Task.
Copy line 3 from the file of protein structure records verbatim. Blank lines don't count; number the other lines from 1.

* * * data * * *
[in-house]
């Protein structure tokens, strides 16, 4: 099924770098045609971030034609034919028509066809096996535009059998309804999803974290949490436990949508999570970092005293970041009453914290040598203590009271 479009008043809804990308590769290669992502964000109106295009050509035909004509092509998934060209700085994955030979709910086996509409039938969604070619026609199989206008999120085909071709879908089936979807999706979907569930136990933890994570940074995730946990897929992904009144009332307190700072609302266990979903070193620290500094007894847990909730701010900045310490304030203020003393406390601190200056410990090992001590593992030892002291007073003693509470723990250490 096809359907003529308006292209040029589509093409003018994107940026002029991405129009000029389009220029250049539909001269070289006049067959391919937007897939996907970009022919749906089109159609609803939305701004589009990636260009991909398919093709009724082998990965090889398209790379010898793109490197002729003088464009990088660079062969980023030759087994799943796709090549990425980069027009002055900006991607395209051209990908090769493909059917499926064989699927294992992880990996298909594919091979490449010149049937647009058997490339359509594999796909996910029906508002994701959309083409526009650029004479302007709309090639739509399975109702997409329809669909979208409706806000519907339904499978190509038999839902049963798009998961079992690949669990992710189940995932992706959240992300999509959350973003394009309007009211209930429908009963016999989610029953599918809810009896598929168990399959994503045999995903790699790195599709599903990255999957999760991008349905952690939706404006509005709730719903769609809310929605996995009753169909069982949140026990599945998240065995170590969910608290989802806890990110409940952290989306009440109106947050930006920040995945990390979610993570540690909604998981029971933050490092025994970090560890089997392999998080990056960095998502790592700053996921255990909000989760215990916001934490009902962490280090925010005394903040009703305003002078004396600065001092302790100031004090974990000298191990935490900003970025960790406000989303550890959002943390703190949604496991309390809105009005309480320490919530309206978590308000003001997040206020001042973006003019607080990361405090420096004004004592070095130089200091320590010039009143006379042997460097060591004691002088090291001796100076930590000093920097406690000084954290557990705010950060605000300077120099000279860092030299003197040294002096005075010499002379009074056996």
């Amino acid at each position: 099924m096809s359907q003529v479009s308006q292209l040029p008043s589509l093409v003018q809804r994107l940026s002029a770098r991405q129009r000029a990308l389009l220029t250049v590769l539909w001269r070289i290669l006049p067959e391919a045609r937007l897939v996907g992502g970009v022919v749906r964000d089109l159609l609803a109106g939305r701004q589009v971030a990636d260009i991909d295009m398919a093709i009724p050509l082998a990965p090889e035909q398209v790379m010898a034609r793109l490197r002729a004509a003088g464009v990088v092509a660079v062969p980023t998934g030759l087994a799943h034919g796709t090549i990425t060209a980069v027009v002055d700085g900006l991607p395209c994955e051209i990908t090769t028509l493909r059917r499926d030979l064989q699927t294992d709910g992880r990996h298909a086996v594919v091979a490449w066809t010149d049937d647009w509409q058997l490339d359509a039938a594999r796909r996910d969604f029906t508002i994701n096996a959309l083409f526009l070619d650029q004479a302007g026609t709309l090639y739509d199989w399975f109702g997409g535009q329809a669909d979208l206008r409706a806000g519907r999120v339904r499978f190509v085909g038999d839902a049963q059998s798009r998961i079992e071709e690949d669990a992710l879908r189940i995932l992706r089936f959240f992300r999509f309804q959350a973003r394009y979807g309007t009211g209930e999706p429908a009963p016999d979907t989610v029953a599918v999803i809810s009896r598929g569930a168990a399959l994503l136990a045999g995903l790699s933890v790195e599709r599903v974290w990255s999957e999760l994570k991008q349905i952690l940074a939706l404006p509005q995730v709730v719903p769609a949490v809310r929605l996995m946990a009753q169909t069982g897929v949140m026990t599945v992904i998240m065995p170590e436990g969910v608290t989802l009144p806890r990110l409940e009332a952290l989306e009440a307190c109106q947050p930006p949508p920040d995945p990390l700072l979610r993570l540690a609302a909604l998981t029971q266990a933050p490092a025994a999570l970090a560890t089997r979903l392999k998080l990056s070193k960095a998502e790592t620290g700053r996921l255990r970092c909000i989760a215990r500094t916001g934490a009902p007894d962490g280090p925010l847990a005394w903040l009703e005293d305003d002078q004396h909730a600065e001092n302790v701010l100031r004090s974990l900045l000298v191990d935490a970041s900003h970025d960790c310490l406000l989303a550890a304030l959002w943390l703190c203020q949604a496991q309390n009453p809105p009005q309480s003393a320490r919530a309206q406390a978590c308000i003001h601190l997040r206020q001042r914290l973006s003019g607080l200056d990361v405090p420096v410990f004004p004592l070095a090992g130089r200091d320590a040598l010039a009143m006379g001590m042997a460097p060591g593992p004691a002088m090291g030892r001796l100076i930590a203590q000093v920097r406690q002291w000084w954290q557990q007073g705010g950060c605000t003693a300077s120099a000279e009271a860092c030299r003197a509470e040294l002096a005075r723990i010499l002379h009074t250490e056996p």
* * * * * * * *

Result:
């Amino acid at each position: 099924m096809s359907q003529v479009s308006q292209l040029p008043s589509l093409v003018q809804r994107l940026s002029a770098r991405q129009r000029a990308l389009l220029t250049v590769l539909w001269r070289i290669l006049p067959e391919a045609r937007l897939v996907g992502g970009v022919v749906r964000d089109l159609l609803a109106g939305r701004q589009v971030a990636d260009i991909d295009m398919a093709i009724p050509l082998a990965p090889e035909q398209v790379m010898a034609r793109l490197r002729a004509a003088g464009v990088v092509a660079v062969p980023t998934g030759l087994a799943h034919g796709t090549i990425t060209a980069v027009v002055d700085g900006l991607p395209c994955e051209i990908t090769t028509l493909r059917r499926d030979l064989q699927t294992d709910g992880r990996h298909a086996v594919v091979a490449w066809t010149d049937d647009w509409q058997l490339d359509a039938a594999r796909r996910d969604f029906t508002i994701n096996a959309l083409f526009l070619d650029q004479a302007g026609t709309l090639y739509d199989w399975f109702g997409g535009q329809a669909d979208l206008r409706a806000g519907r999120v339904r499978f190509v085909g038999d839902a049963q059998s798009r998961i079992e071709e690949d669990a992710l879908r189940i995932l992706r089936f959240f992300r999509f309804q959350a973003r394009y979807g309007t009211g209930e999706p429908a009963p016999d979907t989610v029953a599918v999803i809810s009896r598929g569930a168990a399959l994503l136990a045999g995903l790699s933890v790195e599709r599903v974290w990255s999957e999760l994570k991008q349905i952690l940074a939706l404006p509005q995730v709730v719903p769609a949490v809310r929605l996995m946990a009753q169909t069982g897929v949140m026990t599945v992904i998240m065995p170590e436990g969910v608290t989802l009144p806890r990110l409940e009332a952290l989306e009440a307190c109106q947050p930006p949508p920040d995945p990390l700072l979610r993570l540690a609302a909604l998981t029971q266990a933050p490092a025994a999570l970090a560890t089997r979903l392999k998080l990056s070193k960095a998502e790592t620290g700053r996921l255990r970092c909000i989760a215990r500094t916001g934490a009902p007894d962490g280090p925010l847990a005394w903040l009703e005293d305003d002078q004396h909730a600065e001092n302790v701010l100031r004090s974990l900045l000298v191990d935490a970041s900003h970025d960790c310490l406000l989303a550890a304030l959002w943390l703190c203020q949604a496991q309390n009453p809105p009005q309480s003393a320490r919530a309206q406390a978590c308000i003001h601190l997040r206020q001042r914290l973006s003019g607080l200056d990361v405090p420096v410990f004004p004592l070095a090992g130089r200091d320590a040598l010039a009143m006379g001590m042997a460097p060591g593992p004691a002088m090291g030892r001796l100076i930590a203590q000093v920097r406690q002291w000084w954290q557990q007073g705010g950060c605000t003693a300077s120099a000279e009271a860092c030299r003197a509470e040294l002096a005075r723990i010499l002379h009074t250490e056996p």